Cat museum gains a 10th lifeBy Kyle Adams Hudson-Catskill Newspapers | Posted: Thursday, June 27, 2013 1:15 am
CATSKILL — The Catskill Village Board Wednesday night granted a group of concerned citizens four months to turn the Catamount People’s Museum into a lasting monument that the village can be proud of.
The museum, a giant walk-through cat statue on West Bridge Street made of recycled wood and other materials, was threatened with demolition this month after local business owners complained that it had become rundown, overgrown with weeds, a hangout for young people after dark and a fire hazard.
A group that coalesced in recent weeks to save “the cat” approached the village board Wednesday night to discuss ways to turn the installation from a nuisance into an attraction.
“As somebody who’s been living and working in Catskill for a while now, I feel really strongly about this and I would be really sad to see it go,” said Harry Matthews, a central figure in the group. “All it might need is just a little bit of positive clean-up.”
The cat was created in 2010 by Catskill-based artist and builder Matt Bua. It was intended as a one-year installation, but kept up due to community support, according to Village President Vincent Seeley.
“I believe that what Matt has created could be a really iconic image of what Catskill is, bringing in tourists and showing that Catskill is a place of and for art,” said Matthews. “We really feel strongly about it.”
A Facebook group, “Save the Cat in Catskill,” has 55 members and Matthews said it’s “growing every day.”
Matthews and others who turned out to support the cat, including Bua, asked for the opportunity to address the board’s concerns — to clean it up, add more gardens, possibly add lights to discourage night-time loiterers, improve signage, and so on.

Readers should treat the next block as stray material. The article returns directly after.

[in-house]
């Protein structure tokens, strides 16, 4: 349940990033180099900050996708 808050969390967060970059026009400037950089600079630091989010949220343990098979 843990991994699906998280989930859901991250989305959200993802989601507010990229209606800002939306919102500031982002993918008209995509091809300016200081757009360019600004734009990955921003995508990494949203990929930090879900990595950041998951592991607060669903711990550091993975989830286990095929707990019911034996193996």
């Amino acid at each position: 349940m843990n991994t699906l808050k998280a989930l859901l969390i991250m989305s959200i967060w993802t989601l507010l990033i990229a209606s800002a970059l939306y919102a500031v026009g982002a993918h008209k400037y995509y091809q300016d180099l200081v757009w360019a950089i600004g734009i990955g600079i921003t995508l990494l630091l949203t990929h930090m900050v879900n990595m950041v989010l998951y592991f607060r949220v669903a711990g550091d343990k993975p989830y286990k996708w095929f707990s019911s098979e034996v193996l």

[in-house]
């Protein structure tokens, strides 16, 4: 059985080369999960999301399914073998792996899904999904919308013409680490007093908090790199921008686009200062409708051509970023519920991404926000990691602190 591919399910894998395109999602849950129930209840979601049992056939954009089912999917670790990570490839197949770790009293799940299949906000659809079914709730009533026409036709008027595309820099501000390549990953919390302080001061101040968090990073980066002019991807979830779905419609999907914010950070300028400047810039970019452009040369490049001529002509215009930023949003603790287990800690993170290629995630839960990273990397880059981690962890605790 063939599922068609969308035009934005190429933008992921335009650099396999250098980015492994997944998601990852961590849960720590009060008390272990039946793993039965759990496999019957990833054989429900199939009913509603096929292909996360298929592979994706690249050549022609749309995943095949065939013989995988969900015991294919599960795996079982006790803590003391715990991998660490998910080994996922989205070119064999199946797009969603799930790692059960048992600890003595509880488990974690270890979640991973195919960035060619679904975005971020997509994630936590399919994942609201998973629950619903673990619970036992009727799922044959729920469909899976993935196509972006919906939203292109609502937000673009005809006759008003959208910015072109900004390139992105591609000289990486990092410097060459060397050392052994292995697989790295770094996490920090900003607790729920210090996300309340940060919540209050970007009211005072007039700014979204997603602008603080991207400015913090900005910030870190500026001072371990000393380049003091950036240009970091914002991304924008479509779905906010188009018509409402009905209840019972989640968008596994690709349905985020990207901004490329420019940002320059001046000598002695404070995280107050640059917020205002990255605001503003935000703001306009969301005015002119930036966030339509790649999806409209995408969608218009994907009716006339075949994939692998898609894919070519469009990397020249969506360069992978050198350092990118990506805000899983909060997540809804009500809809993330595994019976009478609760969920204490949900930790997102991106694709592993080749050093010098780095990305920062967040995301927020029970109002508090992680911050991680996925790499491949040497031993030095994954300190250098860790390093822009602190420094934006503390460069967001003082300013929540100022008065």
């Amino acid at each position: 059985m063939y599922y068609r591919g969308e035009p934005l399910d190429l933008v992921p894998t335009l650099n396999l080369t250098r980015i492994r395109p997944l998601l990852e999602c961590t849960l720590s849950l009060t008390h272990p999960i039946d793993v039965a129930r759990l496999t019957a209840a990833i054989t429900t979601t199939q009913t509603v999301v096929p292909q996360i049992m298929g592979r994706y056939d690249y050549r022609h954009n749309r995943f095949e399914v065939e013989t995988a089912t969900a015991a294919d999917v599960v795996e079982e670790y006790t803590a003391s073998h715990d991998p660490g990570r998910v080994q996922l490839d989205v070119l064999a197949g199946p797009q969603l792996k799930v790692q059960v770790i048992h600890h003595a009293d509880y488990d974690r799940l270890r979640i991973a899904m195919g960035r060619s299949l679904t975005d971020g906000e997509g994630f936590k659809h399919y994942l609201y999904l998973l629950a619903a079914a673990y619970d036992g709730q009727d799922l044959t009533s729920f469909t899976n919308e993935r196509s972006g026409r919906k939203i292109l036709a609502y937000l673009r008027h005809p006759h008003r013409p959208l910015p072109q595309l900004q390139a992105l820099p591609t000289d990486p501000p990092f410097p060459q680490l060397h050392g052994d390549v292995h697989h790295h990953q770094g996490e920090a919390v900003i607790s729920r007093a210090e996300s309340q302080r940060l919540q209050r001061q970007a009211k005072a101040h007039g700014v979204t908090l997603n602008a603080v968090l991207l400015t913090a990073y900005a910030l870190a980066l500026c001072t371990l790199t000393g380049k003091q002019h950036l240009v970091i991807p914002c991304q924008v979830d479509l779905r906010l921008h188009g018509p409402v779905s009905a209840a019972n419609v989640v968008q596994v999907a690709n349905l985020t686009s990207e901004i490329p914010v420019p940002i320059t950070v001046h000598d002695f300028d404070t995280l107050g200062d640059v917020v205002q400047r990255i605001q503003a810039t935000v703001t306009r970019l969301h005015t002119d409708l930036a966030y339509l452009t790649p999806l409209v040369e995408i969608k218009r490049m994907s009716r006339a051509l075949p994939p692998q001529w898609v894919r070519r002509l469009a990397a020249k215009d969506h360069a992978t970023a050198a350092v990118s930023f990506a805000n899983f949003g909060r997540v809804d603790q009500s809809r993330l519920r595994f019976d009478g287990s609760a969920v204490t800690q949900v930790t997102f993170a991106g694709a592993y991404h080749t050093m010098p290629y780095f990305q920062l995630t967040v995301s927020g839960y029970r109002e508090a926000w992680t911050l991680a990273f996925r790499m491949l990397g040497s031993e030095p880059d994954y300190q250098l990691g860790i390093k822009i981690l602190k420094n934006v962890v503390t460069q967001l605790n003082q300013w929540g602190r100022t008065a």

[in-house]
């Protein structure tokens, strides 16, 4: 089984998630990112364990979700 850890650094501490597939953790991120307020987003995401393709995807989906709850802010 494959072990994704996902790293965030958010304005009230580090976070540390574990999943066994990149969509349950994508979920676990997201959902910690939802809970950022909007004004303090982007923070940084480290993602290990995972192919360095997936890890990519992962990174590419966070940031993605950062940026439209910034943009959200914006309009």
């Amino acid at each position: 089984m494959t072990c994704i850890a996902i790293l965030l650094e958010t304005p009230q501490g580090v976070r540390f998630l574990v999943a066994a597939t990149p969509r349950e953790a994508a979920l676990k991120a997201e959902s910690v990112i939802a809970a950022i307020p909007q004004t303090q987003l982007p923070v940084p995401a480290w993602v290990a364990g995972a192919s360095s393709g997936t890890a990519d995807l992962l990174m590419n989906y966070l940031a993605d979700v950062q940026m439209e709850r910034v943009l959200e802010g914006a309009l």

“We have a group of concerned people that would really love to see it stay and are really willing to donate and volunteer time to, on a weekly basis, to go in there and do whatever’s necessary,” said Matthews.
The village board was supportive, agreeing to give the group four months to make improvements and demonstrate a commitment to maintaining it.
“What is option B?” asked Trustee Jim Chewens. “We take it down and we have an empty lot, and now we really have a problem because everyone walks away from it. And then we start screaming that the property owner isn’t keeping it cleaned up. Right now, it seems we have your attention, we have a group of 60-some people who are willing to go over there and take care of it.”
Despite complaints that the installation attracts young people late at night, Catskill Chief of Police David Darling said he has never received a report of an incident there.
Trustee Joseph Kozloski suggested that the cat should function as a kiosk, where visitors can find up-to-date information about what to do and see in Catskill. He initially suggested the four-month reprieve, adding, “If it goes back to what it was, then I’d say it’s time to come down.”
Matthews and Bua both agreed that it should and could be a unique access point for visitors.
“It was created as a piece of art, but it’s managed to stay a little longer and become part of the community,” said Matthews. “And now, we as art lovers and artists and a community, need to be sure that it stays a kiosk where information can be found and it’s welcoming. Now that it’s evolved, let it evolve.”
The group plans to organize a major clean-up in the first week of July.
To reach reporter Kyle Adams, call 518-943-2100, ext. 3323, or e-mail firstname.lastname@example.org